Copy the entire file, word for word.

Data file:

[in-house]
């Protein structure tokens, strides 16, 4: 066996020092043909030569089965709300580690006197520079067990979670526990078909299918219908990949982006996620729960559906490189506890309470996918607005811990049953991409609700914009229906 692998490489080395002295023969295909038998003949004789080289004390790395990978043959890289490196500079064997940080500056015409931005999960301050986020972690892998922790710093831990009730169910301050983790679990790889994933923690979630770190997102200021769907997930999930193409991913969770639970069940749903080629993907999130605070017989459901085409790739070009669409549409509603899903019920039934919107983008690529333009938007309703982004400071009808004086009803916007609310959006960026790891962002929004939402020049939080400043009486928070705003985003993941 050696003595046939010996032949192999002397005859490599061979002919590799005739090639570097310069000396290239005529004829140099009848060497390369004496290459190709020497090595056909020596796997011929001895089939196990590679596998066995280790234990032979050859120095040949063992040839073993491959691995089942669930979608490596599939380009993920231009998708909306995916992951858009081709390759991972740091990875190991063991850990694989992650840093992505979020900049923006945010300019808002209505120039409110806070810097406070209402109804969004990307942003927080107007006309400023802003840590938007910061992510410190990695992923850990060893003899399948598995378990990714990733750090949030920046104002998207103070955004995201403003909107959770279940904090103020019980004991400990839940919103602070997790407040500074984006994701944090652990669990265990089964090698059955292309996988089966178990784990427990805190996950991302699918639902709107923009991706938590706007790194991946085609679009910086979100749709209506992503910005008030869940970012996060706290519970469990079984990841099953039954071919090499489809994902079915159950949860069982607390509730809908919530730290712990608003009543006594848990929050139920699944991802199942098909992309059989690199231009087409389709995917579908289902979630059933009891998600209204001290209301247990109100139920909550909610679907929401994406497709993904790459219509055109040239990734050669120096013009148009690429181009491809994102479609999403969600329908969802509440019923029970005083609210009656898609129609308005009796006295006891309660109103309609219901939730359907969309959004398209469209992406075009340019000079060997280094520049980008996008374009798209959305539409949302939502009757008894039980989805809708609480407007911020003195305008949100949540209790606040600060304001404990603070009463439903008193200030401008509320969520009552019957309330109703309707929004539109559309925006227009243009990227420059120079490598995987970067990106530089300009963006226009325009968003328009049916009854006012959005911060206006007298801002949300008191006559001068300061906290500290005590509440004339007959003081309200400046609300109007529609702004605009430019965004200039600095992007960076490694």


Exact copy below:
[in-house]
């Protein structure tokens, strides 16, 4: 066996020092043909030569089965709300580690006197520079067990979670526990078909299918219908990949982006996620729960559906490189506890309470996918607005811990049953991409609700914009229906 692998490489080395002295023969295909038998003949004789080289004390790395990978043959890289490196500079064997940080500056015409931005999960301050986020972690892998922790710093831990009730169910301050983790679990790889994933923690979630770190997102200021769907997930999930193409991913969770639970069940749903080629993907999130605070017989459901085409790739070009669409549409509603899903019920039934919107983008690529333009938007309703982004400071009808004086009803916007609310959006960026790891962002929004939402020049939080400043009486928070705003985003993941 050696003595046939010996032949192999002397005859490599061979002919590799005739090639570097310069000396290239005529004829140099009848060497390369004496290459190709020497090595056909020596796997011929001895089939196990590679596998066995280790234990032979050859120095040949063992040839073993491959691995089942669930979608490596599939380009993920231009998708909306995916992951858009081709390759991972740091990875190991063991850990694989992650840093992505979020900049923006945010300019808002209505120039409110806070810097406070209402109804969004990307942003927080107007006309400023802003840590938007910061992510410190990695992923850990060893003899399948598995378990990714990733750090949030920046104002998207103070955004995201403003909107959770279940904090103020019980004991400990839940919103602070997790407040500074984006994701944090652990669990265990089964090698059955292309996988089966178990784990427990805190996950991302699918639902709107923009991706938590706007790194991946085609679009910086979100749709209506992503910005008030869940970012996060706290519970469990079984990841099953039954071919090499489809994902079915159950949860069982607390509730809908919530730290712990608003009543006594848990929050139920699944991802199942098909992309059989690199231009087409389709995917579908289902979630059933009891998600209204001290209301247990109100139920909550909610679907929401994406497709993904790459219509055109040239990734050669120096013009148009690429181009491809994102479609999403969600329908969802509440019923029970005083609210009656898609129609308005009796006295006891309660109103309609219901939730359907969309959004398209469209992406075009340019000079060997280094520049980008996008374009798209959305539409949302939502009757008894039980989805809708609480407007911020003195305008949100949540209790606040600060304001404990603070009463439903008193200030401008509320969520009552019957309330109703309707929004539109559309925006227009243009990227420059120079490598995987970067990106530089300009963006226009325009968003328009049916009854006012959005911060206006007298801002949300008191006559001068300061906290500290005590509440004339007959003081309200400046609300109007529609702004605009430019965004200039600095992007960076490694």